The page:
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A U.S. federal judge has thrown out a lawsuit by an Iraq war veteran who claimed filmmaker Michael Moore used the veteran’s image without permission in the anti-war documentary “Fahrenheit 9/11.”

The film showed Iraq war veteran Sgt. Peter Damon, who had lost his right arm near the shoulder and much of his left arm, lying in a hospital gurney at Walter Reed Army Medical Center in Maryland, saying that he feels pain but that pain-killers given him “take a lot of the edge” off of it. (more…)


In an open ed piece in the LA Times, Michael Moore made this pledge to “disheartened conservatives:”

1) We will always respect you. We will never, ever, call you “unpatriotic” simply because you disagree with us. In fact, we encourage you to dissent and disagree with us.

2) We will let you marry whomever you want (even though some among us consider your Republican behavior to be “different” or “immoral”). Who you marry is none of our business. Love, and be in love — it’s a wonderful gift.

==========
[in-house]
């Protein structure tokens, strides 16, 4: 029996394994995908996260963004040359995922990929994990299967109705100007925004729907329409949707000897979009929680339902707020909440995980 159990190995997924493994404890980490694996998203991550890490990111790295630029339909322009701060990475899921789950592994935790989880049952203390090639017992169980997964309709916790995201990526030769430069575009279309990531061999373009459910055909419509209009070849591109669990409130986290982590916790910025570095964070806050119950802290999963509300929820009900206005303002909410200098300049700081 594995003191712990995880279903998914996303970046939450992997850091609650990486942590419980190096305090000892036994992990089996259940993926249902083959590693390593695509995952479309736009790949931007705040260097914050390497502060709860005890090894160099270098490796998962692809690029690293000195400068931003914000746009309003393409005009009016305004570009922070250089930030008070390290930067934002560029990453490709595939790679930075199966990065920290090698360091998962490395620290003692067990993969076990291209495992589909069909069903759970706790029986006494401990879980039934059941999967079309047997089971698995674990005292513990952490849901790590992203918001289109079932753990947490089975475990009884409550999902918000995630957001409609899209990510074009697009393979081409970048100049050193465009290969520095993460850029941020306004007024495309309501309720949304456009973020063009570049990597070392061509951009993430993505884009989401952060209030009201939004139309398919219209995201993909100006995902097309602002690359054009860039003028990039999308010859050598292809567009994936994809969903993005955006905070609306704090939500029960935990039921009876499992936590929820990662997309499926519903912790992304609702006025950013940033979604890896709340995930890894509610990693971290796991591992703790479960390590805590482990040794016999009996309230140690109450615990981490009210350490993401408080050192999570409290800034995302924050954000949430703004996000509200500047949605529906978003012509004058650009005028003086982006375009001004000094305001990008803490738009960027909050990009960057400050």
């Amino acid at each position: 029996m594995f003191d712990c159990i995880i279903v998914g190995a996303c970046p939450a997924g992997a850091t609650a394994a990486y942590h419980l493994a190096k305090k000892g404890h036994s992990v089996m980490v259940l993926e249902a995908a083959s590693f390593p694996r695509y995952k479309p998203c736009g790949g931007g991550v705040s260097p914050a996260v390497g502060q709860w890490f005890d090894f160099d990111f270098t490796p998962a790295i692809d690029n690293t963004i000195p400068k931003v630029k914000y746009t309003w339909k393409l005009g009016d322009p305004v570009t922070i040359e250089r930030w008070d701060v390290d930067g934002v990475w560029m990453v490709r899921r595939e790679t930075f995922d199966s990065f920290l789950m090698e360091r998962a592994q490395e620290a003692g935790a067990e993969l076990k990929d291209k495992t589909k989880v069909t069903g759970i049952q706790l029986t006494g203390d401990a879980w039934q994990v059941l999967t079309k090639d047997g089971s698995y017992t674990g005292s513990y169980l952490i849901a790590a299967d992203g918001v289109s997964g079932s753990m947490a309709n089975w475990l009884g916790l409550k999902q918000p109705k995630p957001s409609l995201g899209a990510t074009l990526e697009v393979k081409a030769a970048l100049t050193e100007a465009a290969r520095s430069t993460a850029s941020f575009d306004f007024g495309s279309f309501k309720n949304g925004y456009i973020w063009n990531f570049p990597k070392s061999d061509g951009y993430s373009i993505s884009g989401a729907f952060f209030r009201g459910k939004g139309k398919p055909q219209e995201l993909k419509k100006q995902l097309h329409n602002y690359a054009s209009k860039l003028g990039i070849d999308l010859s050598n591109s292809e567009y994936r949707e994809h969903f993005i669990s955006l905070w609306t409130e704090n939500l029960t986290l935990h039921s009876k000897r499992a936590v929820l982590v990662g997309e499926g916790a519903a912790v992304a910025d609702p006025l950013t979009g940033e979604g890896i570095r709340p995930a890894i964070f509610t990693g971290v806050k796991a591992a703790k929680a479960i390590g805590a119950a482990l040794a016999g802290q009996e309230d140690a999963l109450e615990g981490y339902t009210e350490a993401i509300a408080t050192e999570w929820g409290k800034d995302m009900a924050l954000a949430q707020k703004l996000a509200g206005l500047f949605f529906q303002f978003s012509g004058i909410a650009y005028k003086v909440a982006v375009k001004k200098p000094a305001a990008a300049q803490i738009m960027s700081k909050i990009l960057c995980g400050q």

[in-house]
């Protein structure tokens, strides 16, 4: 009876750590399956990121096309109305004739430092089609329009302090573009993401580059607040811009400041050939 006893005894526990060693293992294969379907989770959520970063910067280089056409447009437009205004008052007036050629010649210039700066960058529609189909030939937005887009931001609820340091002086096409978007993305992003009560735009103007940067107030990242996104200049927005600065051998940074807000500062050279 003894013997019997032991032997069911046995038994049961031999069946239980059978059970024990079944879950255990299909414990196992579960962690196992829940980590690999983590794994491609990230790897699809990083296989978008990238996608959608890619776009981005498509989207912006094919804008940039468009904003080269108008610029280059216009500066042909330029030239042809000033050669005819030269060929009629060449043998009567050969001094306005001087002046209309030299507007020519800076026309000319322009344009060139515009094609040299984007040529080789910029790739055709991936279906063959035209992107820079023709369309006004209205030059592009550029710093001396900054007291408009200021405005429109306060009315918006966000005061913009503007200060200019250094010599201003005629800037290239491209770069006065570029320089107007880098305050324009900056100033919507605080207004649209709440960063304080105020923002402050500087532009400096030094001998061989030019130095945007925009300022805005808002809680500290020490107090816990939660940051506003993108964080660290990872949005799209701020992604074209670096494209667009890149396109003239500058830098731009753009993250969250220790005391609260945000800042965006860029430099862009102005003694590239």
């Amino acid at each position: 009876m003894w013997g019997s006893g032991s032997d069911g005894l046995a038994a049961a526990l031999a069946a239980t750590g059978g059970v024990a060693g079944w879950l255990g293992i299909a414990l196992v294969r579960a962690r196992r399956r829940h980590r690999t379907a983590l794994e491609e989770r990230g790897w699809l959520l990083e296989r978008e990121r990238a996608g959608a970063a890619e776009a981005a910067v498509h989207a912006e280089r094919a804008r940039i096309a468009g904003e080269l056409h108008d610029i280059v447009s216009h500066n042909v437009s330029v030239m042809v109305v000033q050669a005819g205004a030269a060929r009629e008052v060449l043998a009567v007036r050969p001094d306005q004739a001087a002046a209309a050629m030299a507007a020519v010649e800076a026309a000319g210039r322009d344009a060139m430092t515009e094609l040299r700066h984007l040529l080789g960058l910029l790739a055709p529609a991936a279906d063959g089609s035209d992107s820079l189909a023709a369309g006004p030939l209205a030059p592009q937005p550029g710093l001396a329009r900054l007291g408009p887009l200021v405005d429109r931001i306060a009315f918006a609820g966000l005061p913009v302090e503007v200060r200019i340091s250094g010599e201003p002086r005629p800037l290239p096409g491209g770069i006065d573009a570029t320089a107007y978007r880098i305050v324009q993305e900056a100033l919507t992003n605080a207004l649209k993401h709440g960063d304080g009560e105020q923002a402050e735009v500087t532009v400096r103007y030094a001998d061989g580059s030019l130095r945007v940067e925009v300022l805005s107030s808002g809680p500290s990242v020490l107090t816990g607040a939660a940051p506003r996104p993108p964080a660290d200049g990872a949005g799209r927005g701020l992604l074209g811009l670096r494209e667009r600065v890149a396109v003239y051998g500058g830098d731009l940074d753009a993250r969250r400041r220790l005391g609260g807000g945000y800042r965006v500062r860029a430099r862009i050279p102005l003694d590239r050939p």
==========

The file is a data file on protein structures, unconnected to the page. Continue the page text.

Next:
3) We will not spend your grandchildren’s money on our personal whims or to enrich our friends. It’s your checkbook too, and we will balance it for you.

4) When we soon bring our sons and daughters home from Iraq, we will bring your sons and daughters home too. We promise never to send your kids off to war based on some amateur Power Point presentation cooked up by men who have never been to war.

5) When we make America the last Western democracy to have universal health coverage, and all Americans are able to get help when they fall ill, we promise that you too will be able to see a doctor, regardless of your ability to pay. And when stem cell research delivers treatments and cures for diseases that afflict you and your loved ones, we’ll make sure those advances are available to you and your family too. [Read More…]